Today we’d like to introduce you to Mark Stern.
Mark, please kick things off for us by telling us about yourself and your journey so far.
I’ve always been a “creative type”. From my earliest memories as a child I was amusing my friends with my cartoons. I was the comics-obsessed kid drawing Spider-Man or Calvin & Hobbes in the margins of my notebook while receiving countless detentions and reprimands from my teachers trying to get me to focus on their daily lessons. I decided to channel that creative energy and graduated from Columbia College Chicago in 2001 with a B.S. in graphic design, and since then I’ve amassed over 17 years of experience working with ad agencies, corporations, universities and everything in between.
I went to the University of Illinois planning on becoming a physical therapist but changed my mind midway through. Late in my junior year my friends coaxed me to take my sketches into the school newspaper, the Daily Illini, and ask about getting a job as a cartoonist. They loved the ideas I had and I started drawing a daily strip that following Fall term. I’ve been fortunate to be able to take something I’m passionate about and apply it as one facet of my career.
While I was at Columbia College I met some amazing instructors and talented students, and by the time I walked out with my second degree I had a wonderful appreciation for corporate branding, photography, and typography.
I’ve enjoyed the ups and downs of working in ad agencies around Chicago, and I took an in-house with a corporate employer for several years, but when I realized I was completely burnt out with the repetitive workdays, windowless cubicles, and office politics, I decided to refocus my free time and energy into my freelance work. My nights and weekends were dedicated to working with my clients, and a week after I achieved my goal of matching my salaried position financially, I resigned in order to pursue this full-time. I haven’t looked back.
When I’m not at my computer, I enjoy reading, movies, road trips, music, hiking with my Catahoula leopard dog Ripley, and playing hockey.
Can you give our readers some background on your art?
I’m a cartoonist at heart. I grew up idolizing guys like Bill Watterson (Calvin and Hobbes), Gary Larson (The Far Side), and Berkeley Breathed (Bloom County). To my parents’ never-ending credit, if I wanted a comic book on the spinner rack at the drug store, a new comic strip gallery, or needed some art supplies, they’d get them. Nowadays, I’m surrounded by computer gear that I can sketch and draw with, like an iPad Pro, a Wacom Cintiq, and software like Sketchbook Pro, Photoshop and Procreate… but I still enjoy breaking out a pad of paper and a handful of pencils and pens once in a while, just because. The gear doesn’t matter if the skills aren’t already there. If it helps make the process more efficient, then by all means buy what you need to get the work done, but every illustrator out there started out with a pad of newsprint and a pile of crayons and markers, and it just feels good to go back to the basics on occasion.
I’m also a freelance graphic designer and art director. I specialize primarily in corporate branding, print and marketing materials, and I appreciate the variety and scope of projects from my clients. Any given day could bring a mix of logo designs, brochures, mailing cards, sell sheets, character designs, invitations, website marketing, etc. This is one of those things where I’ve had difficulty with positioning myself with prospective clients. On one hand, I can help a multimillion dollar corporation rebrand themselves to appear much more sophisticated, contemporary and professional. On the other hand, I can draw a sweet duck.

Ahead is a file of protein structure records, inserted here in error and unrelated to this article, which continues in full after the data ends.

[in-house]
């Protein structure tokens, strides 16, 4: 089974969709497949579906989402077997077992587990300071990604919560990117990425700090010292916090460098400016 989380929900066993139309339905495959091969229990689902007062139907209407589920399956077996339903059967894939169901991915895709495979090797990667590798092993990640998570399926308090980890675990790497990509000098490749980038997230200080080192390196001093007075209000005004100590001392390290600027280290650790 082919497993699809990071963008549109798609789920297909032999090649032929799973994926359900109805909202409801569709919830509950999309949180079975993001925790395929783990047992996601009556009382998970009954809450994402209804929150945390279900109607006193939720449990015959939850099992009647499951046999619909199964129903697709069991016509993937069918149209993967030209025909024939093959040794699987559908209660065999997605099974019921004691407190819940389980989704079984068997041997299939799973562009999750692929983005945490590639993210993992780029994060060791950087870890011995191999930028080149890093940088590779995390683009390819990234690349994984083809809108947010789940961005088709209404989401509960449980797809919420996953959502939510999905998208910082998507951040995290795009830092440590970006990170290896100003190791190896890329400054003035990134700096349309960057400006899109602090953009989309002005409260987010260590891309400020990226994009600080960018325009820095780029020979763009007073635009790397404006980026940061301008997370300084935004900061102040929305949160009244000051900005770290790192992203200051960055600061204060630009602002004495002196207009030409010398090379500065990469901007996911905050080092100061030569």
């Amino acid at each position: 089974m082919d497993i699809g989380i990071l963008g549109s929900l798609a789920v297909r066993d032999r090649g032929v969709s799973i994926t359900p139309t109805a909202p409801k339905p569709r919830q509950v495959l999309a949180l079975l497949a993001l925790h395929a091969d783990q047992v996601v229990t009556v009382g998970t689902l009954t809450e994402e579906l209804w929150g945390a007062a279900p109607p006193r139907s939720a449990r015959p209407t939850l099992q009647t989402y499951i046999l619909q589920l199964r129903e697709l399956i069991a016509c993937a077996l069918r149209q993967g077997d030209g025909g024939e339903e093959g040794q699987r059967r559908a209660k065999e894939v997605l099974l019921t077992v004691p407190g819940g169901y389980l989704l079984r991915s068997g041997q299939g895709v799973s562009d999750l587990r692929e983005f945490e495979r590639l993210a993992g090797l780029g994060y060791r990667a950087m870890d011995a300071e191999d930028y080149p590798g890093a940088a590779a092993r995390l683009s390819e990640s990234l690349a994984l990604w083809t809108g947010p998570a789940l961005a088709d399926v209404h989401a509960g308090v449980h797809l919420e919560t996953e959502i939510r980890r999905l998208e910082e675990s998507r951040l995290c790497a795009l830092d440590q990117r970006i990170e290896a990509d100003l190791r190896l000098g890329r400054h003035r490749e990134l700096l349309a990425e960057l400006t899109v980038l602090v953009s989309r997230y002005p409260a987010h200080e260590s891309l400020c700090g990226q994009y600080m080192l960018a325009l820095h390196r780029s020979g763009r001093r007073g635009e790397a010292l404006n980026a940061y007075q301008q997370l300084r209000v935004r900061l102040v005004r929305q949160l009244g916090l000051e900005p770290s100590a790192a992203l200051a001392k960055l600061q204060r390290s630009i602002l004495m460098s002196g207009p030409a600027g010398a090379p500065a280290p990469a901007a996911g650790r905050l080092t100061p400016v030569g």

At the end of the day, my goal is to make my clients happy. Regardless of what their project entailed, whether it was a commissioned drawing of a water buffalo or a 36-page brochure, I want them to be pleased with the process and the outcome.
Any advice for aspiring or new artists?
For the illustrators? Draw. Just draw. and then draw some more. Don’t get bogged down with the details. Don’t worry about that expensive drawing device. Buy a few pads of Bristol board and some pencils. Explore different artists’ styles. Read who your favorite artist’s influences were and study them too. My own style has changed and evolved a ton over the years, and I can see the influences in certain aspects of my work. There’s nothing wrong with copying a style when you’re younger, but you should take what you’re gleaming from other artists, add your own twists and flair to it, and make up your own style.
My best advice to any young artists and designers in school would be this: Enjoy your classes. Explore different subjects (I accidentally signed up for an industrial design course at Columbia College and ended up loving it). And network with as many different people as you can. The friends you make that are studying finance, marketing, architecture, etc… They may very well come looking for your services years down the road. There’s quite a lot of truth in the saying, “It’s not what you know so much as who you know.”
What’s the best way for someone to check out your work and provide support?
I have two websites – My professional site is marksterndesign.com, and that’s where I promote my design and marketing services. My illustration and comic strip material is located at cuckoostudio.com.
If someone is interested or knows someone that would be interested in hiring me to work on a project with them, they can contact me through either website.
- Website: marksterndesign.com
- Phone: 630-797-8476
- Email: firstname.lastname@example.org
- Instagram: @cuckoostudio and @marksterndesign
- Other: cuckoostudio.com
Designs and Illustrations by Mark Stern